Lincoln Navigator Concept says gullwing doors are "quiet luxury"

Gullwing doors, an imposing on-road presence, and a brand new powertrain... no, not the Tesla Model X, but Lincoln's astonishingly outlandish Navigator Concept. Wheeled out at the New York International Auto Show this week, the vast SUV previews the next generation of Navigator and the vision of "quiet luxury" that the automaker believes its drivers – and their passengers – deserve.

Still, there's not much quiet about the Navigator Concept's aesthetic. The front has hints of Bentley Bentayga, while the side and rear three-quarters are mildly reminiscent of the Range Rover.

Lincoln says the inspiration came from luxury sailboats and yachts, and that also shaped the color, a rather lovely Storm Blue that's oceans away from the black Navigators you see lined up outside airport terminals.

Under the lengthy hood there's a brand new powertrain, though it's no all-electric Model X alternative. Instead, Lincoln is debuting a new 3.5-liter twin-turbo V6, capable of more than 400 horsepower.

Multiple drive modes switch between steering, suspension, and noise cancellation settings depending on road conditions, and they're tied into different themes in the digital instrumentation cluster.

That's just part of a cabin that Lincoln says its largest interior ever. The nautical theme continues with teak wood and custom metalwork, with six leather captain's chairs trimmed in light blue. Each has 30 different degrees of adjustment, including things like independent thigh support.

There's a "custom wardrobe system" which is effectively your closet on wheels, and a Revel-provided audio system that works with the widescreen displays in each of the rear headrests. Multimedia can be directly loaded or streamed over WiFi.

You enter via the most striking part of the Navigator Concept: the gullwing doors and concertina steps. If they remind you of the spaceship from 80s sci-fi classic "Flight of the Navigator" then you're not alone.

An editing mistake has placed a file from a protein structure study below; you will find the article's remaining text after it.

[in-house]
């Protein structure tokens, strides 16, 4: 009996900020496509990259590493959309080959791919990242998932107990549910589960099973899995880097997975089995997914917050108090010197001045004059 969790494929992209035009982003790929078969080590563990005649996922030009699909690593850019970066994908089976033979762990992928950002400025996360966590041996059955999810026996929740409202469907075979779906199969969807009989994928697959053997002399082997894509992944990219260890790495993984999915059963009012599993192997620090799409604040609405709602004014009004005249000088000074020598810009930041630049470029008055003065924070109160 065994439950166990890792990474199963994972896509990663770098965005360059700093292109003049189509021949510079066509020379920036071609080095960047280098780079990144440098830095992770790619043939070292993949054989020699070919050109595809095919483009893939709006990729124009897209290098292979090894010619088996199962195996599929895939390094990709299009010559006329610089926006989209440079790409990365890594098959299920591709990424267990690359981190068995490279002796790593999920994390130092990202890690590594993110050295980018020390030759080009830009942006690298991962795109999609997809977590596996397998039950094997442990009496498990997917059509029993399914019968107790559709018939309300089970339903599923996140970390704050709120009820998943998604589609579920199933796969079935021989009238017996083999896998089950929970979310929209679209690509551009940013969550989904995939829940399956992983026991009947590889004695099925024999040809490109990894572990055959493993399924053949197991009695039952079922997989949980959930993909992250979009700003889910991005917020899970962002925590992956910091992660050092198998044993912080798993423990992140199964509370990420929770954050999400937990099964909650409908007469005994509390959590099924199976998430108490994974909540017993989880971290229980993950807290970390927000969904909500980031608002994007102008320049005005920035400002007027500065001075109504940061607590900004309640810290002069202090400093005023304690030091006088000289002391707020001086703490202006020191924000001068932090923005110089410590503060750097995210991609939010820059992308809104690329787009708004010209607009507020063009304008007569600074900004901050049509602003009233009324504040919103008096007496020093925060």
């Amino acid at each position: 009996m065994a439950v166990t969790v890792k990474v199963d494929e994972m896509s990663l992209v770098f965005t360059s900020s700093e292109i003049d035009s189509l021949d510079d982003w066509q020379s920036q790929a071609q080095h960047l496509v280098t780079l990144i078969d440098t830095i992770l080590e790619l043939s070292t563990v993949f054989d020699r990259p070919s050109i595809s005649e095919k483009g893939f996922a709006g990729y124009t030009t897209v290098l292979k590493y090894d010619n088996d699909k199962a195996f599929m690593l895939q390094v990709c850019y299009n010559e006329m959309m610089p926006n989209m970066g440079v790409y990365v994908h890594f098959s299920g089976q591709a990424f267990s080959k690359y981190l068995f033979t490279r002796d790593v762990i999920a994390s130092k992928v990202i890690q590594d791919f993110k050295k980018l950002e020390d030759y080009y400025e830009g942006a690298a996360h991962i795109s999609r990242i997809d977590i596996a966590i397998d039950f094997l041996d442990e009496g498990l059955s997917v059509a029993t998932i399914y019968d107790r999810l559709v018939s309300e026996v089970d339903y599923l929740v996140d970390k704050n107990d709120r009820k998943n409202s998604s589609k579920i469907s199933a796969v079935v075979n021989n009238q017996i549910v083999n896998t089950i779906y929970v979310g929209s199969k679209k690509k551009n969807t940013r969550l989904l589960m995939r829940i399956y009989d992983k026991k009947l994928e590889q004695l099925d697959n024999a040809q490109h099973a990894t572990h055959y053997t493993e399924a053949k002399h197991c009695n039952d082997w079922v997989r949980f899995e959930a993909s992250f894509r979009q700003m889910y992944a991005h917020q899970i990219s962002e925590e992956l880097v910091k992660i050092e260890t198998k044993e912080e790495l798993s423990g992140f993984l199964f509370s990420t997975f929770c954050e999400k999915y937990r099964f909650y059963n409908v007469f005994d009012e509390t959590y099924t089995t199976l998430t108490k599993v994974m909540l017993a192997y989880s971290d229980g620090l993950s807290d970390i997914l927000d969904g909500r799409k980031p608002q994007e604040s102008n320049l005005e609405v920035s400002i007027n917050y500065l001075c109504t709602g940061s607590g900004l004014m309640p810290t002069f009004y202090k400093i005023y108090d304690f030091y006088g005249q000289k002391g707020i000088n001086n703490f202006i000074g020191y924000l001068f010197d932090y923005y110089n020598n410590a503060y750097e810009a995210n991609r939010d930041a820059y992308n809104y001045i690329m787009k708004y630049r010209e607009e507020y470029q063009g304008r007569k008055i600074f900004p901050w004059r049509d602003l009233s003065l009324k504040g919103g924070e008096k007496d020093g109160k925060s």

As for safety tech, there's pre-collision assist with pedestrian detection, which can automatically slam on the brakes if the driver isn't paying attention to a potential crash ahead. 360-degree cameras work with enhanced park assist, while lane-keep assist vibrates the wheel if the SUV is drifting over the lane markings, and can nudge you back if need be.

What does all this mean for the new Lincoln Navigator? Well, the gullwing doors and multi-stage steps are unlikely to make it to production – just look to the troubles Tesla has had with commercializing the doors on the Model X for a good reason why – and the vast wheels will probably be toned down, too.

Inside, figure on less gadgetry, though the driver assistance is almost certain to make it through. With rival Cadillac installing WiFi hotspot functionality by default in the Escalade, native 4G connectivity seems a must-have for the new Navigator, too.

For the moment, Lincoln is keeping its lips sealed on when we might see a production spin-off of this concept, but with the current generation dating back to 2007 – albeit with a refresh in 2015 – it can't be too far out.

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